A Cultural Explanation for Why You Can’t Cook

In an ideal world, everyone would grow up in a home with parents and grandparents cooking healthy and wholesome meals in the kitchen on a daily basis. Younger children might be tasked with mixing basic ingredients. Older children might be tasked with chopping fruit and vegetables. They take on bigger and bigger responsibilities until one day, they’re teaching their own children how to cook.

Most people today do not live with that privilege. Notwithstanding those living in extreme poverty, even those with financial means to cook well are hardly cooking. Is lack of time a factor? Sure. Too many restaurant and fast food options? Certainly. However, these factors cannot explain why so many still find themselves staring blankly at another chicken breast and bag of carrots in their grocery store cart on a weekly basis, or scrolling overwhelmed through their Pinterest feed, unable to commit to a single recipe.

There’s something else at the heart of this issue that no one seems to be talking about, and it’s culinary culture.

My Personal Cooking Background

My mother is a good, but self-proclaimed reluctant cook. Before having children, there was a point where she was dining out on a daily basis to sustain her career-driven lifestyle. When we finally moved to suburban Canada and away from the culinary conveniences of Taiwan, she was forced to roll up her sleeves and slowly but surely teach herself recipes from friends, cookbooks and Japanese culinary shows until we had a pretty happy weeknight rotation.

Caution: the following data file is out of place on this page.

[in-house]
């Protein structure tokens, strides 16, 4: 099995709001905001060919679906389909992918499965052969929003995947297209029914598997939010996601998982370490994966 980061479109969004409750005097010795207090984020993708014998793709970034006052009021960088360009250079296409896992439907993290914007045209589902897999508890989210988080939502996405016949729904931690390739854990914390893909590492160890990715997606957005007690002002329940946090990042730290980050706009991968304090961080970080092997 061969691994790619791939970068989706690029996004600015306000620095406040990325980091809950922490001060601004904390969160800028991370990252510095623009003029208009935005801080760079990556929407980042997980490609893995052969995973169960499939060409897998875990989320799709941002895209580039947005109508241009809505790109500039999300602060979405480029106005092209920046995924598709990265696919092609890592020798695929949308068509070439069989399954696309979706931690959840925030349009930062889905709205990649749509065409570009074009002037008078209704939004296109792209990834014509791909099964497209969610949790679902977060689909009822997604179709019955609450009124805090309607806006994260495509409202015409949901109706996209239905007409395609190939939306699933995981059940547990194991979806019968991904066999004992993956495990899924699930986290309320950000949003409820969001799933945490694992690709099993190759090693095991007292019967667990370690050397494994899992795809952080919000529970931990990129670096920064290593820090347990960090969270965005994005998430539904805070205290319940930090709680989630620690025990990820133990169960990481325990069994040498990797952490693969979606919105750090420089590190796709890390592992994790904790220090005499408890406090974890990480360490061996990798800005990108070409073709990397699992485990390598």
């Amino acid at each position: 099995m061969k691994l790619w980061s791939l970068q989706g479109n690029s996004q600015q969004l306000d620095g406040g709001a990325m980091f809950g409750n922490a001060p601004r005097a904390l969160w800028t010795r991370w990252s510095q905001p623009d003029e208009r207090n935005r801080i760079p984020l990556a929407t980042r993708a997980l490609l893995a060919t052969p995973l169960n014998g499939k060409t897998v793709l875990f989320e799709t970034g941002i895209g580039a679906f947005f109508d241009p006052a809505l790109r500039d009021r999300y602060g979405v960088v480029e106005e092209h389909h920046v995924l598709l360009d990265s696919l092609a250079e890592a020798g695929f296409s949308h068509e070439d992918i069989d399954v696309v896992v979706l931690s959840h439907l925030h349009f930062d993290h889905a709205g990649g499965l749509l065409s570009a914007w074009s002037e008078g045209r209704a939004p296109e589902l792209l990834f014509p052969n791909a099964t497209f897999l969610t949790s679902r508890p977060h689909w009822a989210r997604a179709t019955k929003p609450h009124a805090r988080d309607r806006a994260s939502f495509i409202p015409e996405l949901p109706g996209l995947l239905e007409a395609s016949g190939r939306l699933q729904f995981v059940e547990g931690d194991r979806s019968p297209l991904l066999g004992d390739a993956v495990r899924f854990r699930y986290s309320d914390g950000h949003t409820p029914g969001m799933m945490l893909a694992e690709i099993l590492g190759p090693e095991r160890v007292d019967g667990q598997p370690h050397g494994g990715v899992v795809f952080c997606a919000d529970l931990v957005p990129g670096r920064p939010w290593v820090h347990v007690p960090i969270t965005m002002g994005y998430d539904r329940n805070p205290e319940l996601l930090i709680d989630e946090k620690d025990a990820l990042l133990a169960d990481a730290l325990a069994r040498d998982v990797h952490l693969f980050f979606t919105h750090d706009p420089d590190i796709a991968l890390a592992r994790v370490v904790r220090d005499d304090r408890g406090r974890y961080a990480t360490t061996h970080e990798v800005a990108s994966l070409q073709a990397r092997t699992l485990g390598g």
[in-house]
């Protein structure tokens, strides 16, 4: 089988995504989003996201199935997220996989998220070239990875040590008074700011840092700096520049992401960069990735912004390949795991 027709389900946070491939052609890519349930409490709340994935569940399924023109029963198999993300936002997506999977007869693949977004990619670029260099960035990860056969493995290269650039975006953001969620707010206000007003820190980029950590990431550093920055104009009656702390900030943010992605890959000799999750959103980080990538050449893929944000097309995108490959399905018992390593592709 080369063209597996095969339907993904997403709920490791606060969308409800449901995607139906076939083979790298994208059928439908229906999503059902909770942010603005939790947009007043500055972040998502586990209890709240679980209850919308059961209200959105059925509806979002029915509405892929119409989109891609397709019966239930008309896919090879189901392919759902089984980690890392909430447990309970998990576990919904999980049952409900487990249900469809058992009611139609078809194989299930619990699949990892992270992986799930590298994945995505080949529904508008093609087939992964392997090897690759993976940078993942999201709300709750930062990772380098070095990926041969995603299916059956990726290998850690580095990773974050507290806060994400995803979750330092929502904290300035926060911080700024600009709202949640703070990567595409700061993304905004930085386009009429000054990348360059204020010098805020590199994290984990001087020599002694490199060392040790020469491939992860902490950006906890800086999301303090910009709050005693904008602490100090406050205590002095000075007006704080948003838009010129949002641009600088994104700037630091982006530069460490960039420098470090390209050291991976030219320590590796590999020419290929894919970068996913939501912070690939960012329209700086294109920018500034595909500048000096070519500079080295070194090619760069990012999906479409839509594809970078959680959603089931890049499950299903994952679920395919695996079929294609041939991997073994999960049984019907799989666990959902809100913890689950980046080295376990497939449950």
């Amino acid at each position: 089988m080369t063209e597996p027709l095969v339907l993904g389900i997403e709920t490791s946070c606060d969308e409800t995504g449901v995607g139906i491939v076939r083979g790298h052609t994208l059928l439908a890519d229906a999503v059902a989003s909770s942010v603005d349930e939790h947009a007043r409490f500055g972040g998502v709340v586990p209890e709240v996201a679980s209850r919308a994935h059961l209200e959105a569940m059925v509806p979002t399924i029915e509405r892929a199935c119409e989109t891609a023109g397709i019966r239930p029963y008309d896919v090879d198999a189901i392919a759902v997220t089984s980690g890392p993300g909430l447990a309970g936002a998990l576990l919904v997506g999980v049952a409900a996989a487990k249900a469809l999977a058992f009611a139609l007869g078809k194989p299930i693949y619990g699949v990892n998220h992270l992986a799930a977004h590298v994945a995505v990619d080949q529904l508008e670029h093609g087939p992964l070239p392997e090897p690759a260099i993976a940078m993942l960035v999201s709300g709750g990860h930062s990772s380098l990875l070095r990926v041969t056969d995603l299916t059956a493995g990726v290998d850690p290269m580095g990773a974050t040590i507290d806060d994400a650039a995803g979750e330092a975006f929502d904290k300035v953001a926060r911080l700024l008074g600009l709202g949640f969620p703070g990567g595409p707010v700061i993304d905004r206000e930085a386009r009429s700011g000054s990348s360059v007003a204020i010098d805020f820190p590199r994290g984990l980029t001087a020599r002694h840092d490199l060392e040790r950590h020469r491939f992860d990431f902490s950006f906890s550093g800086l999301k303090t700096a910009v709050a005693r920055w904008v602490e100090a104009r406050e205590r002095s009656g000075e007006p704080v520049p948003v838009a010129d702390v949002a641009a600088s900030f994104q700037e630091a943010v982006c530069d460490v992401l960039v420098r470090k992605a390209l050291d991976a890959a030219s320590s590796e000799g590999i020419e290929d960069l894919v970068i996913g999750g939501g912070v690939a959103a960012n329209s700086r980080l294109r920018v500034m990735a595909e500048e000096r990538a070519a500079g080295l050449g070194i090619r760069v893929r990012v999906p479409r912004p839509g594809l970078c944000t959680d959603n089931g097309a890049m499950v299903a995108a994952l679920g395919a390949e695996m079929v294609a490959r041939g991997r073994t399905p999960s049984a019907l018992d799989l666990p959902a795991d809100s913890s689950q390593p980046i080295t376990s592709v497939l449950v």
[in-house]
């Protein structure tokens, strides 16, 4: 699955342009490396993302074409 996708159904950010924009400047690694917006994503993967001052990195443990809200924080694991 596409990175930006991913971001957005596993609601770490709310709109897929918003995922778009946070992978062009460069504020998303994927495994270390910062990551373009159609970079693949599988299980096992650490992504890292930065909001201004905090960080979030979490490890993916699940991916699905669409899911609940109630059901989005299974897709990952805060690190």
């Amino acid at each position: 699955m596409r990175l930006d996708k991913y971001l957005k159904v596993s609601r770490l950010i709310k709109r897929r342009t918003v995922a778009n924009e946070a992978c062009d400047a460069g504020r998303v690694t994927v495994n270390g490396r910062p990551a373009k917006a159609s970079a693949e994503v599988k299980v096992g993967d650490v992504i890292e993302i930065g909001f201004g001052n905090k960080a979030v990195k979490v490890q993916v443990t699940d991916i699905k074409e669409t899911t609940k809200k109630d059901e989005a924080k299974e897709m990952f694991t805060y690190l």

My father is a very specific and nostalgic cook. While he typically defers to my mother in the kitchen for efficiency’s sake, occasionally, he will be inspired to recreate very elaborate traditional Chinese dishes, particularly those that remind him of food served at his childhood family gatherings. We follow his lead during all Chinese holidays. His other, completely unrelated specialty is the “Continental Breakfast”. After completing a hospitality internship in Los Angeles back in the early 80’s, he developed an incredibly high standard for pancakes, scrambled eggs, and fruit platters. He passed this meticulous knowledge onto his children and we simply accepted it as part of Western culture.

I share this information about my parents to highlight two things: one, that there was never a default regime in our house, and two, that my family really prioritized culinary education and exploration. This unique combination allowed me to subconsciously and naturally juxtapose cuisines against each other, and recognize each cooking style as a separate, distinct process. When my father announced on a Saturday morning that we were going “Full Continental”, we would take great care to ensure that only the right jams and butters were allowed on the table, served at the right temperature. When my mother struggled and triumphed in making her third batch of cinnamon apple muffins for my sister’s kindergarten bake sale, we collectively recognized that it was a lesson on “Canadian baking” that she had checked off her list.

When you decide to make maple-glazed salmon with a side salad and roasted potatoes, the process should do more for you than provide a recommended daily intake of protein and vegetables. Once you begin to see this dish as something rooted in Canadian culture, when you deliberately and purposefully chose a piece of Pacific salmon, when you associate the maple syrup with the Quebecois trees they came from, and see the potato as being a part of an Irish tradition that flourished particularly well in the red dirt of Prince Edward Island—it will change your relationship with the food you are making.

Cooking should be thoughtful and inspirational, and I think a cultural approach can definitely help kick start the process.

Learn to Cook in Seven Steps